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Movement To Restore Trust leader rebuffs Bishop Malone's overtures at reconciliation

'He needs to give us back our church while we still have something to save.'

BUFFALO, N.Y. — Buffalo Catholic Bishop Richard Malone this week has been making indirect overtures to a group that’s rejected him, The Movement To Restore Trust.

But the efforts by the bishop were dismissed today by John Hurley, one of the founders of the group.

Asked if he would meet with Bishop Malone, Hurley said, “I don’t see any ... any reason to do that.”

After working for months on reform within the diocese to increase accountability of both the bishop and the diocese, Movement To Restore Trust announced it was calling on the Bishop to resign.

Malone has been widely criticized for his handling the clergy sex abuse crisis which has driven Bishop Malone to consider bankruptcy. And New York Cardinal Timothy Dolan is conducting an investigation into both Malone and the diocese.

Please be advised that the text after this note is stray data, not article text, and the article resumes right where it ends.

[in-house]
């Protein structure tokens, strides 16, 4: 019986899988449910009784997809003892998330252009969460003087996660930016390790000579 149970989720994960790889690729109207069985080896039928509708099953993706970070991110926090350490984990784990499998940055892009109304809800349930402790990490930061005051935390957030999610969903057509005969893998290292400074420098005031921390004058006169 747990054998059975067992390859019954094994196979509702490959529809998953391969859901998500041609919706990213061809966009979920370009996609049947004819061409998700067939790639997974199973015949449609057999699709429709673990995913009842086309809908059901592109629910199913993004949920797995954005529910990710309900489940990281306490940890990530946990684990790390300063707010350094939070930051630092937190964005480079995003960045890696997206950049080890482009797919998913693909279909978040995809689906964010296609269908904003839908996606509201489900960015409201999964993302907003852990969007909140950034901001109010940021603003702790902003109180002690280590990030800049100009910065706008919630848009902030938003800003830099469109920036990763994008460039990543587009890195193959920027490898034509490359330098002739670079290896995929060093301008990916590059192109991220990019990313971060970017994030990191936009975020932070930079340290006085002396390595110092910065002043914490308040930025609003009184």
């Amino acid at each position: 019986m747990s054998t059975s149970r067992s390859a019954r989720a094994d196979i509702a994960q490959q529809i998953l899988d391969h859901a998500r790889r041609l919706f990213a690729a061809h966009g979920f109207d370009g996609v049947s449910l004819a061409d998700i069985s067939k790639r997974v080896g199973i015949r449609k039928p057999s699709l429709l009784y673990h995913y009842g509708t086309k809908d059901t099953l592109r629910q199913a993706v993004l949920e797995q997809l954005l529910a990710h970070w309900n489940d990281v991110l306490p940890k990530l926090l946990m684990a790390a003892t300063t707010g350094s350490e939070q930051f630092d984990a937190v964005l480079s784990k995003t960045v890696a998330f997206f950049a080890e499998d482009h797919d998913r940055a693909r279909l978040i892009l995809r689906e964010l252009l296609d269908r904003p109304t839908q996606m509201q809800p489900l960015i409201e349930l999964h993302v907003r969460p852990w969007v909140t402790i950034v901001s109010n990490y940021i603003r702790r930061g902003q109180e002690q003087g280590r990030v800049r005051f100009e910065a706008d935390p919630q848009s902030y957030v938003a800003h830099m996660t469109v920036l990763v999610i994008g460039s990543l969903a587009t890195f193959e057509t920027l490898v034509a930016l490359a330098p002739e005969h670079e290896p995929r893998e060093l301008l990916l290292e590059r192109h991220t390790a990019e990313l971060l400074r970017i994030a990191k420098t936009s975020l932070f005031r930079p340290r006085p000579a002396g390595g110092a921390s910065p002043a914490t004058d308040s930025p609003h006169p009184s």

Nonetheless, Malone this week sent signals he wanted to reconnect with Movement To Restore Trust. The Bishop stated a desire to resume reform work with Movement To Restore Trust in a one-on-one interview Wednesday with 2 On Your Side.

The same desire was communicated in a memo sent to all area priests Monday.

Hurley says “the bishop has become a symbol for all that is wrong.”

What Hurley fears is that if Malone stays as he has insisted he will do, damage the diocese will continue. There have been undisputed reports of attendance down at parish masses and a decline in donations and church collections.

“I think he needs to give us back our church while we still have something to save,” Hurley said.

2 On Your Side did contact the Buffalo Diocese for a response to Hurley’s remarks. We have not heard back.

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